Members of Manchester Area Local #230, who represent U.S. Postal Service workers, including Mike Lafayette, left, with his daughter, Maeve, Dana Coletti and Janice Kelble, gather at Staples in Manchester before delivering a letter to the store manager objecting the opening of plot postal units staffed by non-USPS employees. (DAVID LANE/UNION LEADER)
Staples' program upsets Postal Workers' union
MANCHESTER — Members of a Postal Workers' union visited the Staples store in Manchester on Wednesday to deliver a letter protesting the opening of pilot U.S. Postal Service retail counters in 80 Staples locations nationwide.
The pilot program does not involve any New Hampshire locations, but six Staples stores in neighboring Massachusetts were slated to host the effort, according to Janice Kelble legislative director of the New Hampshire Postal Workers Union.
"We are adamantly opposed to any efforts to replace decent postal jobs with non-union, low-wage, non-postal workers who have no accountability for the safety and security of the mail," the letter said.
Kelble said several union members delivered the letter to the store manager. No pickets took place, but the letter said that if Staples continues with the program, the union would encourage its members and their supporters to refrain from shopping at Staples.
In mid-November, the U.S. Postal Service and Staples announced that the office products company would pilot its Retail Partner Expansion Program. The Postal Service said Staples stores host a counter that resembles a "mini post office."
Stamps and mail services, including Priority Mail, Priority Mail Express and Global Express Guaranteed will be available at the counters.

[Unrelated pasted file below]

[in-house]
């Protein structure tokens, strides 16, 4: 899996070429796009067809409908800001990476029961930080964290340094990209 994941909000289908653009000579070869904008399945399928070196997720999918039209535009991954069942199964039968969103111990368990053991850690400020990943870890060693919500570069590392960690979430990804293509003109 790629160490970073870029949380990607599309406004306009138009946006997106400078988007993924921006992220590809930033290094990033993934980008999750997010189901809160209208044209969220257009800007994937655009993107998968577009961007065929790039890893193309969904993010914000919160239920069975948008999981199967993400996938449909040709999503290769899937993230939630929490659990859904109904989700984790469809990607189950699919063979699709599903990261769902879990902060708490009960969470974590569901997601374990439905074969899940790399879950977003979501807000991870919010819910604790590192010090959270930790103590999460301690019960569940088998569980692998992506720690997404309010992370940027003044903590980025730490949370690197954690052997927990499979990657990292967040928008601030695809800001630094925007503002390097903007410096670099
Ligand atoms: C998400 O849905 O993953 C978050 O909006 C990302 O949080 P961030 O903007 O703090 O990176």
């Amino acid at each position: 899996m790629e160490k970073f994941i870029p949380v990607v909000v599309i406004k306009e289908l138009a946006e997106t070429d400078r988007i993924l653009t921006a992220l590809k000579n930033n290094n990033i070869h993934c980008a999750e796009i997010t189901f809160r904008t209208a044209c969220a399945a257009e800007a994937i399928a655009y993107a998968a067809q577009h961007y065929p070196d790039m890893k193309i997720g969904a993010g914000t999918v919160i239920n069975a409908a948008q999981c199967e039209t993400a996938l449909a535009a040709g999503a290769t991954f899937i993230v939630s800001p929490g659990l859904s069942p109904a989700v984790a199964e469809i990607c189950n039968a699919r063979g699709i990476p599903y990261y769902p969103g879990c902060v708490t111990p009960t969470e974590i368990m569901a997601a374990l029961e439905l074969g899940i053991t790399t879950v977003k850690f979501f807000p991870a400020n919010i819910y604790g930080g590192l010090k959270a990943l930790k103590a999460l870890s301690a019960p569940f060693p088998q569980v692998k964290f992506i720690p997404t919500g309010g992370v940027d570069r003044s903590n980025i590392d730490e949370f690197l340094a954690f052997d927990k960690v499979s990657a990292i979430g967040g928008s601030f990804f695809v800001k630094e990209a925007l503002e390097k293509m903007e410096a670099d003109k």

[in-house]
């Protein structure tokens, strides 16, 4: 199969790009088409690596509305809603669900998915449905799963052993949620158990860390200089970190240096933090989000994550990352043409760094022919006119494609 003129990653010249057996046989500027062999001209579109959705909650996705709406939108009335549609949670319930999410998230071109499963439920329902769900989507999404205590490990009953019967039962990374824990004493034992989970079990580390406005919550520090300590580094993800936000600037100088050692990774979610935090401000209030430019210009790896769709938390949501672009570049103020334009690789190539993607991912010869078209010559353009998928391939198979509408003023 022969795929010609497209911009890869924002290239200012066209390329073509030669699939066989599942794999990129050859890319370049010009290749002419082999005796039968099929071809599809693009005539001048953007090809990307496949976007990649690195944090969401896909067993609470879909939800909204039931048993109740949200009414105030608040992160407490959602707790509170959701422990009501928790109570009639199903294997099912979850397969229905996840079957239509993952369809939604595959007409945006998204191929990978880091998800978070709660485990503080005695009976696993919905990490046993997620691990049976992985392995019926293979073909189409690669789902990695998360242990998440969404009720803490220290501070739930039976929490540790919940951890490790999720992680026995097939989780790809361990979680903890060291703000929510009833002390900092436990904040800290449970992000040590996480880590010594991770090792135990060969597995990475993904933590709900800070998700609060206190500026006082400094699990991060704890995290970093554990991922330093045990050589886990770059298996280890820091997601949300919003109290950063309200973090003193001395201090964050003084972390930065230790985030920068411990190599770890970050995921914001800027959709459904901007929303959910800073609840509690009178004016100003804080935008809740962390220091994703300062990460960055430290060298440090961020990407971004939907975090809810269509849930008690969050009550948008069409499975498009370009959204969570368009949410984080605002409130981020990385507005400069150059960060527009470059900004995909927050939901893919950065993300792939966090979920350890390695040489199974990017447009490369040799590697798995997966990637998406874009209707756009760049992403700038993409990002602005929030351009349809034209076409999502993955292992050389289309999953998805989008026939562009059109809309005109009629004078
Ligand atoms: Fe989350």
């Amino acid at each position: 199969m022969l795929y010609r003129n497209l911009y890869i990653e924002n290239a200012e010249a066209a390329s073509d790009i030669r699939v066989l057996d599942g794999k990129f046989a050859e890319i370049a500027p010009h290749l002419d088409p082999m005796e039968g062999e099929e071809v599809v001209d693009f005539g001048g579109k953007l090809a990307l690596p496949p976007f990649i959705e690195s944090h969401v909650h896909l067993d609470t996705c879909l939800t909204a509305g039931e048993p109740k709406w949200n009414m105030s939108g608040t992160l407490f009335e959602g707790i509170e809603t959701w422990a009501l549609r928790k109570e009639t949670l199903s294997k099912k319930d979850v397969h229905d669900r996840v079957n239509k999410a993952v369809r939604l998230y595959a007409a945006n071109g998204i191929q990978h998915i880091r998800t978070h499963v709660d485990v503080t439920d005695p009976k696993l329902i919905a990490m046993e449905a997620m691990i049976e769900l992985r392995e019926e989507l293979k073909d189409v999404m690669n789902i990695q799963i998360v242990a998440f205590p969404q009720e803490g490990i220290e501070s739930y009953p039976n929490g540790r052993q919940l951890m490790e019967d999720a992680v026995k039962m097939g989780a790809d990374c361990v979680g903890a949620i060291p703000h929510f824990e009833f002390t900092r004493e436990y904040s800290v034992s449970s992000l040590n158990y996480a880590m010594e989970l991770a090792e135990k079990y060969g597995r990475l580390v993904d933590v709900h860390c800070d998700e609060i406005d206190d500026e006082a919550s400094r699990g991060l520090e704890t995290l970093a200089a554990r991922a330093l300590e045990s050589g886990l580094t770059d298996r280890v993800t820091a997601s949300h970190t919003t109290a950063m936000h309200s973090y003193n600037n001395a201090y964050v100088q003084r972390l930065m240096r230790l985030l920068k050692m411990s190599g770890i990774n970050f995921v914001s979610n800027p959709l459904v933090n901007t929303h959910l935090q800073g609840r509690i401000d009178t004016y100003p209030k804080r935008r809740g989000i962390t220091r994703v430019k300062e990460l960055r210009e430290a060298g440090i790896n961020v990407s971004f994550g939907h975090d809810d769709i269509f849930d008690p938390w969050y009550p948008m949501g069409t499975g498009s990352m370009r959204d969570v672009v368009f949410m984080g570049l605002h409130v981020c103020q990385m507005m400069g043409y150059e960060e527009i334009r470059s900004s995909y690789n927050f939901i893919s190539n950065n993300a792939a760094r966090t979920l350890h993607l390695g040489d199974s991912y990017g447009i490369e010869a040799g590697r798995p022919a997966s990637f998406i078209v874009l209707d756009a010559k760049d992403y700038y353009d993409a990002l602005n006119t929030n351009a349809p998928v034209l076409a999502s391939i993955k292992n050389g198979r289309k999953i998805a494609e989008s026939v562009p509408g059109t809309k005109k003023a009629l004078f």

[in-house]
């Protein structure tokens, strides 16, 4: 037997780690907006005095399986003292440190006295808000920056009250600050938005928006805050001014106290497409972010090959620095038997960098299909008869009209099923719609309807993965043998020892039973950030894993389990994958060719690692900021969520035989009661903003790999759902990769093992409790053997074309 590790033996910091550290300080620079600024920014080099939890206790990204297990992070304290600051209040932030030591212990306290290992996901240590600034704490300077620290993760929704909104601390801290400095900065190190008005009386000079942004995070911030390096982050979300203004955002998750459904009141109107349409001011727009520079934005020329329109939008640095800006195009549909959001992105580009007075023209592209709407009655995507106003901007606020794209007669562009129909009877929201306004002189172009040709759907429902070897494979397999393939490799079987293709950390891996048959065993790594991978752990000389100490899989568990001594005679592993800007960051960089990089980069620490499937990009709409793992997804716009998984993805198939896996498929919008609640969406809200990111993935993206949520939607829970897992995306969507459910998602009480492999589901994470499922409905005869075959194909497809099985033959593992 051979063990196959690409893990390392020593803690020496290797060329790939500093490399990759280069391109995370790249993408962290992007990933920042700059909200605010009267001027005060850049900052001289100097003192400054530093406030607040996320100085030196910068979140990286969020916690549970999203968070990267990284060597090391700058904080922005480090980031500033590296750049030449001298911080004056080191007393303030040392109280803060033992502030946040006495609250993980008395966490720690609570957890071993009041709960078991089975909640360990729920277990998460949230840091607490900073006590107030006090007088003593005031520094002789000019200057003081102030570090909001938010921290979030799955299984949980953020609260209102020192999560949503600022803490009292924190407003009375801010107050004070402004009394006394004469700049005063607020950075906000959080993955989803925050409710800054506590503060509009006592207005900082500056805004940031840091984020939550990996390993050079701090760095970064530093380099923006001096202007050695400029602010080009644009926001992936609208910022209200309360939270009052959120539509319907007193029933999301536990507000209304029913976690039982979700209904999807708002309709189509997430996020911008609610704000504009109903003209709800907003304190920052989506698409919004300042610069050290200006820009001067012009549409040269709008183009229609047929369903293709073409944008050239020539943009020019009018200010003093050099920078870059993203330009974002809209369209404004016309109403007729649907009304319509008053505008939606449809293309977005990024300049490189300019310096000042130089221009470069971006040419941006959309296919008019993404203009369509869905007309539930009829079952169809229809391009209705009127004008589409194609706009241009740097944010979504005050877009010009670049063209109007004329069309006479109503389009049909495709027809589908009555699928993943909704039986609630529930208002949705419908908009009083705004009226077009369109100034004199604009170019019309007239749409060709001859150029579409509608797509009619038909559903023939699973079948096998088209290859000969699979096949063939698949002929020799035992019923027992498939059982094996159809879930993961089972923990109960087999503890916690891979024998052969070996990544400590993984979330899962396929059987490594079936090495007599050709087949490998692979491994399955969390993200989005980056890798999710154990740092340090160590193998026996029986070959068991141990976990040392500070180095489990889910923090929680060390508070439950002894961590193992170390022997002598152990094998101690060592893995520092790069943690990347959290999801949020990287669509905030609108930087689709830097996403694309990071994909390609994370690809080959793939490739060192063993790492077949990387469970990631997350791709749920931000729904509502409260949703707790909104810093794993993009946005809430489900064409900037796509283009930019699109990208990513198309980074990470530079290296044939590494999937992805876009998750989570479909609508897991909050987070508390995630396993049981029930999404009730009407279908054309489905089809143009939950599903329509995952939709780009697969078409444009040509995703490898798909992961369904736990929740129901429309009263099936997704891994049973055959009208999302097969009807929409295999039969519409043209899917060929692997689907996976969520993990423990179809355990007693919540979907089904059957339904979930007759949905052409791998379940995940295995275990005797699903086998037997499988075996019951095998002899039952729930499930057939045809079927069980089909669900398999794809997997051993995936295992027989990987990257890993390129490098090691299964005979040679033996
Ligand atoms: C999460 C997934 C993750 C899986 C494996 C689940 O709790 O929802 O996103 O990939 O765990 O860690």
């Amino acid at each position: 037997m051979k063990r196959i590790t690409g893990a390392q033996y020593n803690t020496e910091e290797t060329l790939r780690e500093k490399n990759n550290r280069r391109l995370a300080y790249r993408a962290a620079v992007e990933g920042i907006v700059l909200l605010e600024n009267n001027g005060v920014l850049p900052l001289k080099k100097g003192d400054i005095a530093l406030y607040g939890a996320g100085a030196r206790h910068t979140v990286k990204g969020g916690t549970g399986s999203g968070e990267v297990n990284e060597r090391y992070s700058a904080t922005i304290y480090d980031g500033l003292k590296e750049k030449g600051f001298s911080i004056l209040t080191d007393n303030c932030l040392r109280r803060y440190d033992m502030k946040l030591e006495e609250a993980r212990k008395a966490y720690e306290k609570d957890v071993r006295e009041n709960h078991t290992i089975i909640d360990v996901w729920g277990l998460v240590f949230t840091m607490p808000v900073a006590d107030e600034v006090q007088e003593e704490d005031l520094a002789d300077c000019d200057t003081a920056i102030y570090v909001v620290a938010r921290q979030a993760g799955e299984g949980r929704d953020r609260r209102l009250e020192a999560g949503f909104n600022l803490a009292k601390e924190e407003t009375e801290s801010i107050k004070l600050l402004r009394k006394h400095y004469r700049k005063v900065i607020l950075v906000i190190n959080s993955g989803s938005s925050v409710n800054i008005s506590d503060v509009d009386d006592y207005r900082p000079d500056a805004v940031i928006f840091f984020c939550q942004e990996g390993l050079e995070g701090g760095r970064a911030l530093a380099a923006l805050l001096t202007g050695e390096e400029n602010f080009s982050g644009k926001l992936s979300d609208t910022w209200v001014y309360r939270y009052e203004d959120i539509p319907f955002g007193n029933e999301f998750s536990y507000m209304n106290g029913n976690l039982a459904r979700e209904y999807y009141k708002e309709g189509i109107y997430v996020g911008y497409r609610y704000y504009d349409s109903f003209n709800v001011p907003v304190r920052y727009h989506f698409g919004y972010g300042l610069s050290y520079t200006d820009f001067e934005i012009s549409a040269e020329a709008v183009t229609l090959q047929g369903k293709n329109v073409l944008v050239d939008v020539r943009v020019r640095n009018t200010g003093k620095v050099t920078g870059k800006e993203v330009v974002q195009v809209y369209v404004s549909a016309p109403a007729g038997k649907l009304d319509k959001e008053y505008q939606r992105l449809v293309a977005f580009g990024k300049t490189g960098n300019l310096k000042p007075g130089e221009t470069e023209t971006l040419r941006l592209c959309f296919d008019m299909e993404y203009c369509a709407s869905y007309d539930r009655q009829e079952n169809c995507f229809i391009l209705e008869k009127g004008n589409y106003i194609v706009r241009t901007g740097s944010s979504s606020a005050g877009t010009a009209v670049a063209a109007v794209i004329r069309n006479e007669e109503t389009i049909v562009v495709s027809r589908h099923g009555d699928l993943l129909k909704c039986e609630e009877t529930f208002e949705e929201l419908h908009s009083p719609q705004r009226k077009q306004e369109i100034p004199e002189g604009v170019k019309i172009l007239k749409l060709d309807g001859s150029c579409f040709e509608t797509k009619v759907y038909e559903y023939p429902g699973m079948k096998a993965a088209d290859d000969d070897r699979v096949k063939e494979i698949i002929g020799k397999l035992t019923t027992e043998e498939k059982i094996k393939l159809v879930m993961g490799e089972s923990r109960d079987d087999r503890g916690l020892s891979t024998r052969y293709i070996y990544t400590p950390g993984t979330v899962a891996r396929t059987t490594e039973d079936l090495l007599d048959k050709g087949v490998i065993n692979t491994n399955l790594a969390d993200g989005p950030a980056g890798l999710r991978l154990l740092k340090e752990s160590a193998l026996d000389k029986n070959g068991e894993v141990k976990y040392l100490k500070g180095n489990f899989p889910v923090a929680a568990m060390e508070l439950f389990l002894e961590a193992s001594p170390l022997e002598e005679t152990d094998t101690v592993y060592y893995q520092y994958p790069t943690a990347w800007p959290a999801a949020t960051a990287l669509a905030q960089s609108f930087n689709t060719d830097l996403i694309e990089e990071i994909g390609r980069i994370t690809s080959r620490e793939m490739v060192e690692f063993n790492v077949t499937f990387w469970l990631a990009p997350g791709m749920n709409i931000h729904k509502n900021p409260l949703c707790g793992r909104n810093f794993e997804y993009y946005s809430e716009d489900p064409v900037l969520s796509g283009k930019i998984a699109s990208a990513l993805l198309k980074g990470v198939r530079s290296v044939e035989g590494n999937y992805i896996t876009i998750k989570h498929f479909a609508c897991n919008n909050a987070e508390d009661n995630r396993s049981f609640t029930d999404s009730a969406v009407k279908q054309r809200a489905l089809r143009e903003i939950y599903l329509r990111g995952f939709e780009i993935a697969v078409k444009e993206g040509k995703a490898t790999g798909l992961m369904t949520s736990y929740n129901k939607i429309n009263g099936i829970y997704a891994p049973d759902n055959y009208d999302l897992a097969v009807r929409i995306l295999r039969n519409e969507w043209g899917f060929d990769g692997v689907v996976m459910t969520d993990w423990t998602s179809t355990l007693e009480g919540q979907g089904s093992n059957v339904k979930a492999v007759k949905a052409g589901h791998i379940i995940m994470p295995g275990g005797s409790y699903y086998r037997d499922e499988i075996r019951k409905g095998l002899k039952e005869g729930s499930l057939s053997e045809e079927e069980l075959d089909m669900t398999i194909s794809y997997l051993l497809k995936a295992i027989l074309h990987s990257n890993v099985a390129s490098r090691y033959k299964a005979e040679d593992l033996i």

Staples employees will be trained for these services, the Postal Service said.
"The concept of this new retail partnership is a direct response to the changing expectations of customers who demand greater convenience," Postal Service spokesman Melissa Lohnes said in an email.
Lohnes said the Postal Service already has "established partnerships" with more than 65,000 retailers.
The Staples program is the next step in the Postal Service's effort to provide products and services where customers live, work, and shop, she said.
Staples spokesman Carrie McElwee would not address concerns by the postal workers.
"Staples continually tests new products and services to better meet the needs of our customers," McElwee wrote in an email.
The Postal Workers' union said the move is a major step toward privatization and faulted the Massachusetts-based Staples for the way it treats its workers.
A 2012 study by the National Employment Law Project placed Staples among the 50 largest low-wage employers in the country. Most of its nearly 33,000 workers make less than $10 an hour, the union said.